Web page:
"All countries seem to be struggling with the same fundamental problem of closing the evidence-practice gap for patients with low back pain but there are lessons to be learned," Fritz observes. "Payment models in other countries are quite different from our fee-for-service model in the United States. These payment models certainly influence the overutilization of high-cost, low-value care such as back surgery. Other countries are also beginning to modify the basic care pathways for musculoskeletal pain conditions, with greater opportunity for physical therapists to serve as first-contact providers. Efforts in the Netherlands and United Kingdom, among others, bear watching."

    Comments

    • https://bmcmusculoskeletdisord.biomedcentral.com/articles/10.1186/1471-2474-15-416 Would appreciate viewpoints considering the above llnk recently published. As a profession do we know where this is going?

      Posted by Rob capri on 3/31/2018 7:09 AM

    • In my lifetime I have treated approximate 7-8,000 cases of low back pain. The sign most common to all is a trigger point at the posterior inferior iliac spine. The singular diagnosis is common to these is the sacral x axis syndrome. This is caused by an anterior shift in the line of gravity with an anterior innominate rotation on the sacral x axis. Symptoms are immediately relieved with a manual posterior innominate rotation.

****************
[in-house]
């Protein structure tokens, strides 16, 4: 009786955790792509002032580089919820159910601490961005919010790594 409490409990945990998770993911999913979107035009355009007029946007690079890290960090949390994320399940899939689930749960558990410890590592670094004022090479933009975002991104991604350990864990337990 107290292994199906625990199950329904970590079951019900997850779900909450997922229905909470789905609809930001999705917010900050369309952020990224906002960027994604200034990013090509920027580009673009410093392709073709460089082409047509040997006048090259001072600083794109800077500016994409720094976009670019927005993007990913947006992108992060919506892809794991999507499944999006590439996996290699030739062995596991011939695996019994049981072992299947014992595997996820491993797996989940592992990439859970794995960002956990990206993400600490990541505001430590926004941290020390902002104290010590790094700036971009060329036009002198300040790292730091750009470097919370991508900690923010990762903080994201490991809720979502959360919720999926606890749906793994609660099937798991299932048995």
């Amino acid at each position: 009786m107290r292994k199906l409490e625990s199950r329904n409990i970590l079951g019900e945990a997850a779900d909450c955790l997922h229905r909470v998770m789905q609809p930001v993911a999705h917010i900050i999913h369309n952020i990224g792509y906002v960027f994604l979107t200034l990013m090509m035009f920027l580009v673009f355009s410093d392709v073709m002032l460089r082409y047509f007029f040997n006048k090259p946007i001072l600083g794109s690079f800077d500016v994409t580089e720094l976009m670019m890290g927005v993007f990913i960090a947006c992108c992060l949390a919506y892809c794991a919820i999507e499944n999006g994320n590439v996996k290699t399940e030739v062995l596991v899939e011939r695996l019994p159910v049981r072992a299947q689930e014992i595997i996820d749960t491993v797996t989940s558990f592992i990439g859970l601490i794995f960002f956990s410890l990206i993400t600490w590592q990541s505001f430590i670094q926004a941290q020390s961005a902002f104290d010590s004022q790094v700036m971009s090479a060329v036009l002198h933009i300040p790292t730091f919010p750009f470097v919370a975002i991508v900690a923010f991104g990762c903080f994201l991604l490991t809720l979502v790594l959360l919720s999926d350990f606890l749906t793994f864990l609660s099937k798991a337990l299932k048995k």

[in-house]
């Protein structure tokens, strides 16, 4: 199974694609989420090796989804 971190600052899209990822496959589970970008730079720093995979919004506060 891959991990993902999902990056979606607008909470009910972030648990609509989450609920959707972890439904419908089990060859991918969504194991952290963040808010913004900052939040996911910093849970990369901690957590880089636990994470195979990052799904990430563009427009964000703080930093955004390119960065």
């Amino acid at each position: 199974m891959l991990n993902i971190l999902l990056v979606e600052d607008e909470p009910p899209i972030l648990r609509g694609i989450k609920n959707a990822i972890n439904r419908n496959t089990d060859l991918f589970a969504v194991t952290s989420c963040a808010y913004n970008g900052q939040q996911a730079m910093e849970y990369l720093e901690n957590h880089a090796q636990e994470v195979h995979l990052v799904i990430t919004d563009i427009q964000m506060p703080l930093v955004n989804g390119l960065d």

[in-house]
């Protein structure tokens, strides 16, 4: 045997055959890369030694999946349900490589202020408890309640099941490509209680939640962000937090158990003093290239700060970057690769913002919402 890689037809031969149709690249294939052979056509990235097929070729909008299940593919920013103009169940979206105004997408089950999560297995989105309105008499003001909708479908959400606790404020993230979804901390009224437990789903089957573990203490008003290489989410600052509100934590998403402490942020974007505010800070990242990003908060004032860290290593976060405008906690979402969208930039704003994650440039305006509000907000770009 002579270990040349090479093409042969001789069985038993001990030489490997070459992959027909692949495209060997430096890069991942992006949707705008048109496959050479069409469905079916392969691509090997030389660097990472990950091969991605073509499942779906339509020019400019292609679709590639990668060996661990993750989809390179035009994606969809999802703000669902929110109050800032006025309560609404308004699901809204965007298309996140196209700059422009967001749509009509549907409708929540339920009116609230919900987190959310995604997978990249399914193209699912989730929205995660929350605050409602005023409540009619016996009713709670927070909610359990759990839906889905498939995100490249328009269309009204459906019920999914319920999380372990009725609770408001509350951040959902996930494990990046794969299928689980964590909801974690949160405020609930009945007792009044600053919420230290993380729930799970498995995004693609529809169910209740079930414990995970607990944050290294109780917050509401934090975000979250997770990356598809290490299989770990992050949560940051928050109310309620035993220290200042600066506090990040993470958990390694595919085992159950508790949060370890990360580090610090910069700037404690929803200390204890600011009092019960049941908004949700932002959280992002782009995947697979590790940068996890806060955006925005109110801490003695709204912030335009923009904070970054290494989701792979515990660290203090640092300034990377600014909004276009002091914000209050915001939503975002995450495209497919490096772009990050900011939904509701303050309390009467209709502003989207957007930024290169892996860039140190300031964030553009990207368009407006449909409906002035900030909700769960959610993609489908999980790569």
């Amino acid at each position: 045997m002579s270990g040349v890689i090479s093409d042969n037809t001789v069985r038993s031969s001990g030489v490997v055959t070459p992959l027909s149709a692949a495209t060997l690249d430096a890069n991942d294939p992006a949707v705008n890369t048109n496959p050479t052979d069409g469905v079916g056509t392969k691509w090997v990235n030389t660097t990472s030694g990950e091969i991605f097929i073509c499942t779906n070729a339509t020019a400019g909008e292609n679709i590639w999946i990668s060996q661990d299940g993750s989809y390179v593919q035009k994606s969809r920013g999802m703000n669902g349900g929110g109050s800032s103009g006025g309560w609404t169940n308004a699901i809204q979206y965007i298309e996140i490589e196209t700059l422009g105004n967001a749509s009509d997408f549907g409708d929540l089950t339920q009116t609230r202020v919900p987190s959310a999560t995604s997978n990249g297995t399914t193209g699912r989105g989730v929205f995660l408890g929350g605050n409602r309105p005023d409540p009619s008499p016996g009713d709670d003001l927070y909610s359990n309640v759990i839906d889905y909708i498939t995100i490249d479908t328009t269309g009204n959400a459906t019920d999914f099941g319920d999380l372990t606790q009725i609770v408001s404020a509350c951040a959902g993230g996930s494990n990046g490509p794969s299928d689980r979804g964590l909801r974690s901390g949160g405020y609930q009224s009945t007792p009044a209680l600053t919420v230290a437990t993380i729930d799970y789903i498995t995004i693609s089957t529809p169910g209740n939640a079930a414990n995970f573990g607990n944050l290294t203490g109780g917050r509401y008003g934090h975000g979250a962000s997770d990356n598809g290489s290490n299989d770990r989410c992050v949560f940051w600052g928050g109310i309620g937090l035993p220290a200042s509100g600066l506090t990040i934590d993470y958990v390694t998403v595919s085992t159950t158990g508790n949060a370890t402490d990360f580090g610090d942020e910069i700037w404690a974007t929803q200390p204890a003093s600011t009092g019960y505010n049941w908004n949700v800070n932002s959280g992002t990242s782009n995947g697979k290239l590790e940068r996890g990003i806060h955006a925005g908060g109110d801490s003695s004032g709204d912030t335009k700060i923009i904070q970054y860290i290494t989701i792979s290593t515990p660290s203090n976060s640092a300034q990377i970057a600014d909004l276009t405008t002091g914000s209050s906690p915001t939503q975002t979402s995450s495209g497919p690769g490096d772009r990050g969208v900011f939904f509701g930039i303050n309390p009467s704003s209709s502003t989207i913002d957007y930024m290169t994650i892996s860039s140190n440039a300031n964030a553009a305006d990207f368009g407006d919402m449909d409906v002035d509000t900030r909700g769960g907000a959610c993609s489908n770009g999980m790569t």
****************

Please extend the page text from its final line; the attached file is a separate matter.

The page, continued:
Posted by Richard DonTigny, PT on 4/4/2018 6:28 PM

    • Richard DonTigny, PT is correct: Realigning the pelvis with a manual posterior innominate rotation (preferably via self-mobilization) is the most effective technique for relieving low back pain. After all, gravity teaches us that when the sacrum is unstable the lumbar spine is also unstable. For lasting results, teach the patient how to maintain alignment by re-integrating the small, joint stabilizing muscles (transversus abdominis and lumbar multifidi). Motor control deficits and low endurance in the "local" muscles are the problems, NOT strength deficits. In 1998, 10 minutes of instruction by Richard changed the course of my personal and professional life. Richard, my patients and I thank you.

      Posted by David Toivainen, PT on 4/7/2018 11:13 AM

    • The evidence is there. Some people don't want to admit that but it is. Determining directional preference and treating accordingly was the strongest group within the TBC approach and it's the hallmark of.......MDT. MDT therapists have known for years that finding directional preference and ruling whether LBP is mechanical or not has been the most reliable way and they have the literature to prove it. Look at the bibliography of any MDT course and you'll see the evidence. Most of the evidence that states MDT does NOT make a difference is poorly done research as well. There's plenty of that out there too unfortunately but look at the research methods and you'll usually see why.

      Posted by Tom Eberle, PT, OCS on 9/2/2018 12:41 AM